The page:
Closely connected to this notion of market laws is the concept of ‘owner sovereignty’[100]. The term ‘owner sovereignty’ refers to the control and power held by private property owners, “which they are able to exercise over other individuals”[101]. Accordingly, a property right is not only a relationship between “an owner and a thing but between the owner and other individuals in reference to things”[102]. In instances where an individual wants to use a property, they have to get the consent of the owner[103]. This consent requirement gives the owner the power to regulate the conduct of the individual[104]. In doing so the owner acts as a “sovereign power compelling service and obedience”[105].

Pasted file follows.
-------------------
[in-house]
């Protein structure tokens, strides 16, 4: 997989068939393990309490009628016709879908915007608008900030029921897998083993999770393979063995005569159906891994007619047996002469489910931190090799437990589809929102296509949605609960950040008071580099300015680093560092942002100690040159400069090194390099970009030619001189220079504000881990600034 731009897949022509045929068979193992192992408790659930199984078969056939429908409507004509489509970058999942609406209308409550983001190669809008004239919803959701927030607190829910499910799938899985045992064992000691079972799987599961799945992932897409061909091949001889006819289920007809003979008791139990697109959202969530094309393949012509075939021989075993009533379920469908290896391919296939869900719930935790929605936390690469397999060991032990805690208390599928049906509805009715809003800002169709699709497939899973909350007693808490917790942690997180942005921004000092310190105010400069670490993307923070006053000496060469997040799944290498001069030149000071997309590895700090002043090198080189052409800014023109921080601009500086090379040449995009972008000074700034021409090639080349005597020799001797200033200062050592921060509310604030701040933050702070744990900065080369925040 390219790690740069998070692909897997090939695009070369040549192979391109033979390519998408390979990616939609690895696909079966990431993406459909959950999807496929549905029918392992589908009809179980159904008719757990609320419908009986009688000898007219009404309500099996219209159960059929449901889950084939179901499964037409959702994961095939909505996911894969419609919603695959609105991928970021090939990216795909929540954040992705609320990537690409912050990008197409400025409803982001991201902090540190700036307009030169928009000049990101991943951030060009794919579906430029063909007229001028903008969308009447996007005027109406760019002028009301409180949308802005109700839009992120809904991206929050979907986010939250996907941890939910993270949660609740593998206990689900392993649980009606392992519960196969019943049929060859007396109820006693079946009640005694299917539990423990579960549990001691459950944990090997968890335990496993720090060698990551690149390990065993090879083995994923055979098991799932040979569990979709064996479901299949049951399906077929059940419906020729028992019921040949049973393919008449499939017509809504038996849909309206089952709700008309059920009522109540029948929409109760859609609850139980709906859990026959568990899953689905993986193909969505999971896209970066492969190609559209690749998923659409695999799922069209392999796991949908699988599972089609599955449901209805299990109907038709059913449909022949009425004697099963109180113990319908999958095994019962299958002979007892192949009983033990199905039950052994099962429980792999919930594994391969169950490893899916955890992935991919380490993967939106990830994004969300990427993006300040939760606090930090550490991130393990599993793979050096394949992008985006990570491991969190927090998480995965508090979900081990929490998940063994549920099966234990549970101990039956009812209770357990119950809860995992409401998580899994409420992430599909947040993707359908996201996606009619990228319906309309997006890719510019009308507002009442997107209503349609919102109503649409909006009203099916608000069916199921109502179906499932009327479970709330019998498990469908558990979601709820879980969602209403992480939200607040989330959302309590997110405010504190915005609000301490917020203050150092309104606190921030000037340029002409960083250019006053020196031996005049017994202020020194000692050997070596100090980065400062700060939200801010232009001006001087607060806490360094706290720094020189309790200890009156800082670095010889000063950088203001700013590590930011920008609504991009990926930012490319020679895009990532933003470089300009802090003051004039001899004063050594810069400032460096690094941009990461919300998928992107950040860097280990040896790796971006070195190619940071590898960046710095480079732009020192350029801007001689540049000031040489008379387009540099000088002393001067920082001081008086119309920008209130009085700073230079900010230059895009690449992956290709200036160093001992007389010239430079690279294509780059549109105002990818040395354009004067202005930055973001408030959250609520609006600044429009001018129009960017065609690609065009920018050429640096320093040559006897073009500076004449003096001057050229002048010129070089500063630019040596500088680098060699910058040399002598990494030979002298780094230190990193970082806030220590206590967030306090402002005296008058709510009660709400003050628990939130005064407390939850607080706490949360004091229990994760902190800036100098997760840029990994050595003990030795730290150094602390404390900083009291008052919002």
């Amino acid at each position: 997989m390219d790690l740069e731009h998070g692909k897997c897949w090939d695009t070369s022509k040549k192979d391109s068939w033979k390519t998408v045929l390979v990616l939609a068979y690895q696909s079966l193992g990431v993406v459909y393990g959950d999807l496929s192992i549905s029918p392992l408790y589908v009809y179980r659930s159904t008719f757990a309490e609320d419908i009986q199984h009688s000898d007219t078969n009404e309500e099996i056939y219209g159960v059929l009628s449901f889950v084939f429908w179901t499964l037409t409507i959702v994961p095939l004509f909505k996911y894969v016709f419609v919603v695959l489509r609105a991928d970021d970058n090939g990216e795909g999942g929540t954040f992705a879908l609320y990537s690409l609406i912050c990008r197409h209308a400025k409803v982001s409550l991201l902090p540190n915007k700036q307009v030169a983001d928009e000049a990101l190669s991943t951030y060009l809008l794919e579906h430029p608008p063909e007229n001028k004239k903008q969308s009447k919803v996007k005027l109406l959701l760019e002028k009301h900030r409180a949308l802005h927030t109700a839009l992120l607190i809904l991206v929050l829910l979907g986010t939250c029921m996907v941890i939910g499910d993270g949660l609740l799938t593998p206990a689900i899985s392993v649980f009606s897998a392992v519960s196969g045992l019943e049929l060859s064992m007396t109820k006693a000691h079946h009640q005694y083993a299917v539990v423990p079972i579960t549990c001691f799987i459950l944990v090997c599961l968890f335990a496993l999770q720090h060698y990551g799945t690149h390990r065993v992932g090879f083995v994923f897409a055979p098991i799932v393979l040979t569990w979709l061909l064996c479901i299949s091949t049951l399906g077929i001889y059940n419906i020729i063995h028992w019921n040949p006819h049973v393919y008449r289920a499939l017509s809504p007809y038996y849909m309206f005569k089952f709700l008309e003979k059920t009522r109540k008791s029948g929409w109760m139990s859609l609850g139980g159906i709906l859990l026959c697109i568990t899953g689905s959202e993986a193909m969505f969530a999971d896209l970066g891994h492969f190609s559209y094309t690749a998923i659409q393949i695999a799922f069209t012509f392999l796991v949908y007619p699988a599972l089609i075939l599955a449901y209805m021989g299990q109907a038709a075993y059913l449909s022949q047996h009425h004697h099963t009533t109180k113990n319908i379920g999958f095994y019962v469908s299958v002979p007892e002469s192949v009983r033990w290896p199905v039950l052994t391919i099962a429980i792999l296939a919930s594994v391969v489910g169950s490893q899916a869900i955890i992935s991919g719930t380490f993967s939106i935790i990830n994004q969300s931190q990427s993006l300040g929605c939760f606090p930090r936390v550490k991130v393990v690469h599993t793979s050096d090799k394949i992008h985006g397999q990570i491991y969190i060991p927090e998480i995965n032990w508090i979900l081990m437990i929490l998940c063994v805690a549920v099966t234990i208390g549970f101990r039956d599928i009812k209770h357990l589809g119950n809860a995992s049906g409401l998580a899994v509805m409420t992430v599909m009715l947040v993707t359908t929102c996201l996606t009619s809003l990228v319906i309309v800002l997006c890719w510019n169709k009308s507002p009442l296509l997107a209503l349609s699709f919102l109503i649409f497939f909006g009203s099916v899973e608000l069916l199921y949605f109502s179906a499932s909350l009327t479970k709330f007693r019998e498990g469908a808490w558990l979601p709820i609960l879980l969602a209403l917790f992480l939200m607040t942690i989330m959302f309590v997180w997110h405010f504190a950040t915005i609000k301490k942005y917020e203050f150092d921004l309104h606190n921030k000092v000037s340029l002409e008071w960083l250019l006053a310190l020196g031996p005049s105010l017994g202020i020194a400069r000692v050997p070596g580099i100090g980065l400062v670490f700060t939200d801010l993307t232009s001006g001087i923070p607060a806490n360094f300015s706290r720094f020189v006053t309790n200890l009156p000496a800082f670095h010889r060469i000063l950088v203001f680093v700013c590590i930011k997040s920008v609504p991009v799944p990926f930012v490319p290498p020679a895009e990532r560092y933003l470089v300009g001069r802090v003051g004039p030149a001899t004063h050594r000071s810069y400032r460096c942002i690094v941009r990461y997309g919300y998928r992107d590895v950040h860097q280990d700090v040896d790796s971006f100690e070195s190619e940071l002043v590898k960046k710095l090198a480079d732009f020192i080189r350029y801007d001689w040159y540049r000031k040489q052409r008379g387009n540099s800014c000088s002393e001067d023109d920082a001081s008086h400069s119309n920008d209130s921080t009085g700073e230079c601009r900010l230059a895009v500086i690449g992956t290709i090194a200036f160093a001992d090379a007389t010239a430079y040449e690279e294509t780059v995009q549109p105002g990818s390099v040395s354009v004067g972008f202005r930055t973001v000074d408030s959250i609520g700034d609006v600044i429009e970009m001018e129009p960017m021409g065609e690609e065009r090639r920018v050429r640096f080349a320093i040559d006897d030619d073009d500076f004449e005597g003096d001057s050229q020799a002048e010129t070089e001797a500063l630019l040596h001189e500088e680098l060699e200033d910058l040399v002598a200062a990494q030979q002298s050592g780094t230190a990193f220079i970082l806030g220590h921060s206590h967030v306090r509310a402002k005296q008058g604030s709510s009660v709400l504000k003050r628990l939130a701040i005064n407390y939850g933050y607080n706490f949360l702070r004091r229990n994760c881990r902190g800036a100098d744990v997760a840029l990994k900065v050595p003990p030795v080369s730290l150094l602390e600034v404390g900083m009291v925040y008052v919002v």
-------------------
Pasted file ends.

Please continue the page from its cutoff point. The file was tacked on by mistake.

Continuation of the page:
In the Indian context, ‘owner sovereignty’ is instructive to understand in the caste context. Property rights in India are skewed in favour of UCs owing to the caste system. The curtailment of property rights by the caste system acts to the detriment of Dalits[106]. The detriment has two facets to it. Firstly, UCs, by virtue of having inherited landed property, mediate entry into higher education[107]. Pertinently, in a market-economy framework, “inter-caste occupational mobility” operates through greater access to landed property in addition to capital and labour[108]. Greater access to the previously mentioned resources often leads to greater wealth generation and concentration[109]. It is this wealth concentration that is constitutive of economic freedom[110]. The economic freedoms owing to wealth concentration are directly determinative of the education levels of households[111]. In fact, empirical evidence points to the fact that the “higher the size of the holdings,” the higher the level of educational attainment[112]. By virtue of having better levels of educational attainments, owing to more landholdings, avenues concerning employment and businesses open up for UCs[113].